Family Discovers $850K Painting in Their TV Room
It was a genuine 17th-century work.
A French family was surprised to learn that a painting hanging in their TV room, presumed to be a fake for generations, was a genuine 17th-century work that ended up fetching $850,000 at auction last month. The family had invited an appraiser to look at several items in their home and assess their worth for auction. The appraiser discovered the painting in a dim TV room, partly hidden behind an open door. Read on to find out what happened next.
"A Bit of a Surprise"
"I arrived in a small television room which was not very well lit. I started making my estimates in the living room and turning around behind the door, there were two thirds of the painting visible," Malo de Lussac of the auctioneers Daguerre Val de Loire, told the Associated Press. "And that's when in fact I discovered the painting. It was a bit of a surprise." The oil painting "The Village Lawyer" depicts a busy legal office in a rural community. It was created by Flemish painter Pieter Brueghel the Younger between 1615 and 1617. At 44 by 72 ½ inches, it's one of Brueghel's two largest pieces.
"Biggest Moment" of Appraiser's Career
The family of the owners, who want to remain anonymous, acquired the painting in 1900. They had always called it "The Brueghel," thinking it was fake. "The family ancestors bought the painting as an original, but over the years the real story was completely lost orally … Maybe the family was not necessarily interested in this painting," de Lussac told the AP. "Yes, they called it the Brueghel, but they had no idea it actually was!" The discovery "was the biggest moment of my career. But of course I was cautious. It is after all rather rare to find a Brueghel hanging in a television room," de Lussac said.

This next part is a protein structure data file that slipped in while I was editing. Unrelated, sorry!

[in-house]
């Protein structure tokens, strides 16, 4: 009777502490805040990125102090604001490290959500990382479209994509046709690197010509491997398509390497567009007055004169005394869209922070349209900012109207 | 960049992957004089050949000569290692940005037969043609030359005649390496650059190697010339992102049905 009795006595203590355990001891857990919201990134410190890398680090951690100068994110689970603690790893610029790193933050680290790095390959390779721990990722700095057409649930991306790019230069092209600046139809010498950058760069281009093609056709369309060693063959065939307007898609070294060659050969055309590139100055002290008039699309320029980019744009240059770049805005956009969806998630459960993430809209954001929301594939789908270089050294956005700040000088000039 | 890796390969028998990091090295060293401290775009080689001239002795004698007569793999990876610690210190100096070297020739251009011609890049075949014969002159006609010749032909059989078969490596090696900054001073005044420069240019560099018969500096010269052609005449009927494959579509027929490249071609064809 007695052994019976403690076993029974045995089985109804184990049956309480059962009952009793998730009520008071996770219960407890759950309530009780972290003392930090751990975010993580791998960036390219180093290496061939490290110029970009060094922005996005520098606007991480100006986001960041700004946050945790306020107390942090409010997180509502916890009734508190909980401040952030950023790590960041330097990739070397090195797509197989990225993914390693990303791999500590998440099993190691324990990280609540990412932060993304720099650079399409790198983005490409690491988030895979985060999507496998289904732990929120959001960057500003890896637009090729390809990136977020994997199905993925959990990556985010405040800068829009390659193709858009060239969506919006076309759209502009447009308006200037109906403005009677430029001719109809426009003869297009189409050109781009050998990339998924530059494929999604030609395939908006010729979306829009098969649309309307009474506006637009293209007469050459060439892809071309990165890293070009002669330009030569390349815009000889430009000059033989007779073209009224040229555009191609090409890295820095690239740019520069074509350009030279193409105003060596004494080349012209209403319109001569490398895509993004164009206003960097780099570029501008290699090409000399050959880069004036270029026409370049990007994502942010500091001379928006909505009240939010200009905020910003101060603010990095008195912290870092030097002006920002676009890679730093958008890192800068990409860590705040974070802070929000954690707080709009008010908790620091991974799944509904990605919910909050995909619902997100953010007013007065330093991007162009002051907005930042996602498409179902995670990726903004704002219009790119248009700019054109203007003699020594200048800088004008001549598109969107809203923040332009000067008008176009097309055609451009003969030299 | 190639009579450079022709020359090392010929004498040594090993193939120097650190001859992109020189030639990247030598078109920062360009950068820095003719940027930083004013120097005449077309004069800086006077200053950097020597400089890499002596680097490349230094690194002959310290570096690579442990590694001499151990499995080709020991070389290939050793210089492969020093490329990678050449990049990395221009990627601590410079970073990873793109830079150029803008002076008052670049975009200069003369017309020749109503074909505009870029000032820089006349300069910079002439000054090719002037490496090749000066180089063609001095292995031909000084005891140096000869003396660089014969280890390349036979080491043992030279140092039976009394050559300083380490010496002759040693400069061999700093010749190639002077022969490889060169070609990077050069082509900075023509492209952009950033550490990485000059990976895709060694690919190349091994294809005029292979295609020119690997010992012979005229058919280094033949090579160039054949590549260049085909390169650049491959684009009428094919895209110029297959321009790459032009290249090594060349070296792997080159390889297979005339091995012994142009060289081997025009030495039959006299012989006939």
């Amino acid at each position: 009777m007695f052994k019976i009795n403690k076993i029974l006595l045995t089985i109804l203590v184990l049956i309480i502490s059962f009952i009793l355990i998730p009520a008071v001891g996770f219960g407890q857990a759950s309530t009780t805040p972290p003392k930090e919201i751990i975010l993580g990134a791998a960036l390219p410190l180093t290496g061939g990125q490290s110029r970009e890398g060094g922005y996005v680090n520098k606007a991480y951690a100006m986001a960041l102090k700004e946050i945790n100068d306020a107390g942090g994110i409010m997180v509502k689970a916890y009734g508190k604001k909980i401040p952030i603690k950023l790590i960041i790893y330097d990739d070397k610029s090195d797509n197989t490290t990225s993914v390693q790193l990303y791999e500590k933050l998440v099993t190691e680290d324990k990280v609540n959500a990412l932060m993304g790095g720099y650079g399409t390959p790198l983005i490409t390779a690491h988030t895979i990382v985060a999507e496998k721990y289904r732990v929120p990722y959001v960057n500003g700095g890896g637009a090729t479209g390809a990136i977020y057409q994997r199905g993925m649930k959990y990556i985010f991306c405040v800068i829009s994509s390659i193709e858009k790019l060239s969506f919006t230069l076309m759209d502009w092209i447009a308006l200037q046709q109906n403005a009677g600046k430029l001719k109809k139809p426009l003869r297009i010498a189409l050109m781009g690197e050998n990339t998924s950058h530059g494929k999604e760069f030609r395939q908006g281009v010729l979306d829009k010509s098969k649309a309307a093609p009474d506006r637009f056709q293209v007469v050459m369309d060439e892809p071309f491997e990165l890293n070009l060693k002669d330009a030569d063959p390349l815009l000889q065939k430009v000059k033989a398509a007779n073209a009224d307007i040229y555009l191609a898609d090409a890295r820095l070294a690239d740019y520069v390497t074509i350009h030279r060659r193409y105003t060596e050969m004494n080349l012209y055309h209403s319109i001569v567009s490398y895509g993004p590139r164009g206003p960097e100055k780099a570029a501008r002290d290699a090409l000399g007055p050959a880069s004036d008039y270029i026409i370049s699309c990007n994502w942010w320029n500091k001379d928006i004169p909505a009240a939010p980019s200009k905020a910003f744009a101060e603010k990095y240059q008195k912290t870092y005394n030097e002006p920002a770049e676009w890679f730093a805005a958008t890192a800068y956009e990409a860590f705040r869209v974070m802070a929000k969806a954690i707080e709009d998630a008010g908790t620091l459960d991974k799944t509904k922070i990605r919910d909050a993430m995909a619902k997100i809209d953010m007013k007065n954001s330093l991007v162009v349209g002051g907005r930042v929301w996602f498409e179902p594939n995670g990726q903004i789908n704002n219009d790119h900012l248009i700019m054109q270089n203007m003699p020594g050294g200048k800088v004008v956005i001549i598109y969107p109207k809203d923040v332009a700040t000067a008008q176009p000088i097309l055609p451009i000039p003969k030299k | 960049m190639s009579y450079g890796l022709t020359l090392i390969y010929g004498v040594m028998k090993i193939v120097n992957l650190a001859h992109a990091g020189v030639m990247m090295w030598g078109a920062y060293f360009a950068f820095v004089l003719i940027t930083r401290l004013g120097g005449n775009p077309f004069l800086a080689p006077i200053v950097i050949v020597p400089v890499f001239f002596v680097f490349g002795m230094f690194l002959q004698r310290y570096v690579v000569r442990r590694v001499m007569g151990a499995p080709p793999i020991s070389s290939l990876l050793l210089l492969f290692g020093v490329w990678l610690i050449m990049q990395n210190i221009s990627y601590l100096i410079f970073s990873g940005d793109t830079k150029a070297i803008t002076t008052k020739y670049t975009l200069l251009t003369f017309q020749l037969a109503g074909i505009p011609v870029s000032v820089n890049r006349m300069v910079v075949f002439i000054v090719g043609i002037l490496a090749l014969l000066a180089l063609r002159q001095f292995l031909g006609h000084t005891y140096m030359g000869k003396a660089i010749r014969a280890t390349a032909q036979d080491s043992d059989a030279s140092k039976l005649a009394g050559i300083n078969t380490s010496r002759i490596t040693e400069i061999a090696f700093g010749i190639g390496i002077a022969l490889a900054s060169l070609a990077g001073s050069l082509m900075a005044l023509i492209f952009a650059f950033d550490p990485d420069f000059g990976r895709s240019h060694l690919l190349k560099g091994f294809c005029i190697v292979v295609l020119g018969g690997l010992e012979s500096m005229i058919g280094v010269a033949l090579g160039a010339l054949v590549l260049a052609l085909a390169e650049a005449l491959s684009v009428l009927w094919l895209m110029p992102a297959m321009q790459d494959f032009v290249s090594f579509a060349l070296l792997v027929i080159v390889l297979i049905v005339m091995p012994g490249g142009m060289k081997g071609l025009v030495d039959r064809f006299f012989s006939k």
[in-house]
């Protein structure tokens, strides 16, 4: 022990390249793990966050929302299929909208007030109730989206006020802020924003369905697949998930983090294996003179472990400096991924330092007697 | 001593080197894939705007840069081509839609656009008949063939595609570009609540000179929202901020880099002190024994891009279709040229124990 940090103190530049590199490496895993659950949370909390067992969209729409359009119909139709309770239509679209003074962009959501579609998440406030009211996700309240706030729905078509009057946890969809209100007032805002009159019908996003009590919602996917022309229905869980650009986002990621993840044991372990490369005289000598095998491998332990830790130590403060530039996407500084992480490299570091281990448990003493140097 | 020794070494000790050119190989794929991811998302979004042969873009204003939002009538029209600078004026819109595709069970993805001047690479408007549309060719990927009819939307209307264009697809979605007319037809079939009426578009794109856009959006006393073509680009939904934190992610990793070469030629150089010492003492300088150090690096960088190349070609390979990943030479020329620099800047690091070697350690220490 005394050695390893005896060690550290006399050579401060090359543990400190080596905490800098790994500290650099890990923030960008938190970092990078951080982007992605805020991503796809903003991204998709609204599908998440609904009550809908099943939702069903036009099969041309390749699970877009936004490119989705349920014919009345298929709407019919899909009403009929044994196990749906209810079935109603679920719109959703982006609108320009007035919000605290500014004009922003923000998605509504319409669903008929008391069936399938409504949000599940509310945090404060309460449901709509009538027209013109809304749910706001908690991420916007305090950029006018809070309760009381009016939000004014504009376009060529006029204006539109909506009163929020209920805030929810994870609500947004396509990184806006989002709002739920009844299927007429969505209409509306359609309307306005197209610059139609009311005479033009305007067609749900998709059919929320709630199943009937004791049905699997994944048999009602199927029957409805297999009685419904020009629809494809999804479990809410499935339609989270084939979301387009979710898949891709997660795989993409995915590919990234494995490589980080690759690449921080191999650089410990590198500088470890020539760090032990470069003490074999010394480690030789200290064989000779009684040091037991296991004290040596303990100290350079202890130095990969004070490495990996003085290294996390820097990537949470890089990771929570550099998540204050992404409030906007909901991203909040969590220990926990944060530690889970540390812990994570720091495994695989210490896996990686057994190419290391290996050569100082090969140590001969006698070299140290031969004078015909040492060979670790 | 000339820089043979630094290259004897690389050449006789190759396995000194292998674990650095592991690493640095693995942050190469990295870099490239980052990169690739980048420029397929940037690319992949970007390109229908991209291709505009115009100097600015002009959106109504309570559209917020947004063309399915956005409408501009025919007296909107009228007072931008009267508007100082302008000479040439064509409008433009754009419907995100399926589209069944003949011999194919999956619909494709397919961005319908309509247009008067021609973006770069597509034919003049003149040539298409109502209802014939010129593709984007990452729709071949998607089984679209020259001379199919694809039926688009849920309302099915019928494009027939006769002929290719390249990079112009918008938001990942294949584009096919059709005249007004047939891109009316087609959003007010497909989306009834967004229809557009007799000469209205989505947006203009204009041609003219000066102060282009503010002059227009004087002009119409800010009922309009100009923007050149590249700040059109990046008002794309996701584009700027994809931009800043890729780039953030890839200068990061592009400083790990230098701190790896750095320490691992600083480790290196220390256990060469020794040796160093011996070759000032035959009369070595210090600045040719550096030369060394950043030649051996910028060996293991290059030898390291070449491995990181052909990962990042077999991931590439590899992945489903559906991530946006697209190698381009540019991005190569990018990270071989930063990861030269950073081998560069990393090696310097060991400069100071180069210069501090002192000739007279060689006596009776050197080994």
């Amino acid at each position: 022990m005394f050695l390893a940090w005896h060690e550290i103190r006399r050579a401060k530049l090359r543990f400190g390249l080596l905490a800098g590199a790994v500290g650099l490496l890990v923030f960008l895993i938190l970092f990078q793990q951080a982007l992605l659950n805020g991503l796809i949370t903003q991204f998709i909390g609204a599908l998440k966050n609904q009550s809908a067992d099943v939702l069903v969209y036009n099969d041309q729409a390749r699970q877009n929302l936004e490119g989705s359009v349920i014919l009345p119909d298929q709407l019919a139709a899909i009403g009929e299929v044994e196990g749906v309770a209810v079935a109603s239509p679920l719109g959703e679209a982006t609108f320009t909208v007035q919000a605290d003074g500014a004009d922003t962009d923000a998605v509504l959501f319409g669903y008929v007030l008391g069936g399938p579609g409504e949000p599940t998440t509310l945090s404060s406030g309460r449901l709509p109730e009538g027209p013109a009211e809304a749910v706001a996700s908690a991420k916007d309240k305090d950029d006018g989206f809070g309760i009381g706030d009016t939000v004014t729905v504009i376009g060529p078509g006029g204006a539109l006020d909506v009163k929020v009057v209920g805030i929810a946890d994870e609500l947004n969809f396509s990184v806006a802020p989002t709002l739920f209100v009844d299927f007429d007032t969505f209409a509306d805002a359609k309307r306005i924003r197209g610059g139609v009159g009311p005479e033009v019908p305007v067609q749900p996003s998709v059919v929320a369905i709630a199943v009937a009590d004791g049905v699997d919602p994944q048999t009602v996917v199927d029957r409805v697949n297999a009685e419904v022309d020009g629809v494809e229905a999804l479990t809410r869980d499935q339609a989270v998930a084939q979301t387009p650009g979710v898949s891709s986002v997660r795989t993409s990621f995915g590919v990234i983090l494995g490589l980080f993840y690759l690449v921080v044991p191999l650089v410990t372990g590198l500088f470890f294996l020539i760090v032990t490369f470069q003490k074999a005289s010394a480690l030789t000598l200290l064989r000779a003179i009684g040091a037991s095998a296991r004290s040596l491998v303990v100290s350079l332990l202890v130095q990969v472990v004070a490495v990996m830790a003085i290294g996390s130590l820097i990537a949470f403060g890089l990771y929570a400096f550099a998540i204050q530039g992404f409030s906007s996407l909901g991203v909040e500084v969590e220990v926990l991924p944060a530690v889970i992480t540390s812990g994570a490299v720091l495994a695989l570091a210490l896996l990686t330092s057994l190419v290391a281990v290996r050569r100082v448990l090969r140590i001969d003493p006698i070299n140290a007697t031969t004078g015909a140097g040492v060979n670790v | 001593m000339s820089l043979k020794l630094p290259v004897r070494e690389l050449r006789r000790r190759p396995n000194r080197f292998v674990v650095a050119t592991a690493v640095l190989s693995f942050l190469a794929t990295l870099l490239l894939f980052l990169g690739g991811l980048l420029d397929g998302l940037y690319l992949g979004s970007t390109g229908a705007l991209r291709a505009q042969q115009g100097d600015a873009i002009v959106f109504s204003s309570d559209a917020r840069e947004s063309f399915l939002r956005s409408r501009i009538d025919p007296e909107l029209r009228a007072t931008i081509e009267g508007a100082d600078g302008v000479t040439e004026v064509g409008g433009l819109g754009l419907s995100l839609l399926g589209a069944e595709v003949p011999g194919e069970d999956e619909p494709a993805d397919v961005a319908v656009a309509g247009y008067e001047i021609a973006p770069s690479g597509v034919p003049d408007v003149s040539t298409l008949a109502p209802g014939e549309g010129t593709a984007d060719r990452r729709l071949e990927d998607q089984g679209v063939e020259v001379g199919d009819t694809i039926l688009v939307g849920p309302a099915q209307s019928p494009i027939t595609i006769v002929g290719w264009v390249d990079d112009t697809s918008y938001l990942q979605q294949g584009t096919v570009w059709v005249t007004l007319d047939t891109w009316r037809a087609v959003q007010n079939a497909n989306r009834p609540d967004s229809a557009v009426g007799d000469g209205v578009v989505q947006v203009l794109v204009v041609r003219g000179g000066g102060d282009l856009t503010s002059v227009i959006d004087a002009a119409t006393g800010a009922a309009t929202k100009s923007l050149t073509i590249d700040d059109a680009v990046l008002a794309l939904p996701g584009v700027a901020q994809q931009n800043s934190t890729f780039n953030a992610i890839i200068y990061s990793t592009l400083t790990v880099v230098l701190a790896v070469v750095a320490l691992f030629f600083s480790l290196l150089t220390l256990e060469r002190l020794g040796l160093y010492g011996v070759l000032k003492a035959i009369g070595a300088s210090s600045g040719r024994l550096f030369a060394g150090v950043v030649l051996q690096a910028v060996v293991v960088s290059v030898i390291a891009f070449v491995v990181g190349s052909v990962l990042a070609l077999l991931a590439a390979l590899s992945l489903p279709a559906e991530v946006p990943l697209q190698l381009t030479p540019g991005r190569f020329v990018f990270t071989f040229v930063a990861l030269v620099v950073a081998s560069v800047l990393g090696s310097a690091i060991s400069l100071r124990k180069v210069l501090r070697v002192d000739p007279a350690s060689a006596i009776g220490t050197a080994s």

Expert Verified Authenticity
De Lussac had a hunch that it was a genuine Bruegel because of the work's brushstrokes, colors, and canvas material. "My heart was beating so hard," he told the Washington Post. The owners were skeptical but allowed de Lussac send the painting to a Bruegel expert in Germany. In December, they were notified it was the real thing.
About the Artist
The painting depicts villagers lining up to see the lawyer, bringing gifts of eggs and birds in the hope of making a good impression. The painting has also been called "The Tax Collector's Office" and "Payment of the Yearly Dues," as it's often interpreted to be a depiction of the villagers paying their annual taxes. During Brughel's lifetime, he made 20 copies of the painting in different formats. Born in Brussels around 1564, Bruegel was the eldest son of Pieter Bruegel the Elder, one of the most prominent artists of the Flemish Renaissance.
Social Media Reacts
"What a fantastic surprise for the family," wrote one commenter on the Washington Post story. "I hope the proceeds from the sell of the painting serve them well." "Somewhere along the family story someone forgot to mention 'Oh, by the way, that's not a copy'? Glad it got discovered while still in the same family," said another. "I thought this kind of thing only happened on Antiques Roadshow," said another. "I wonder if my painting of Trump as Rambo on black velvet will be worth much in a few years?"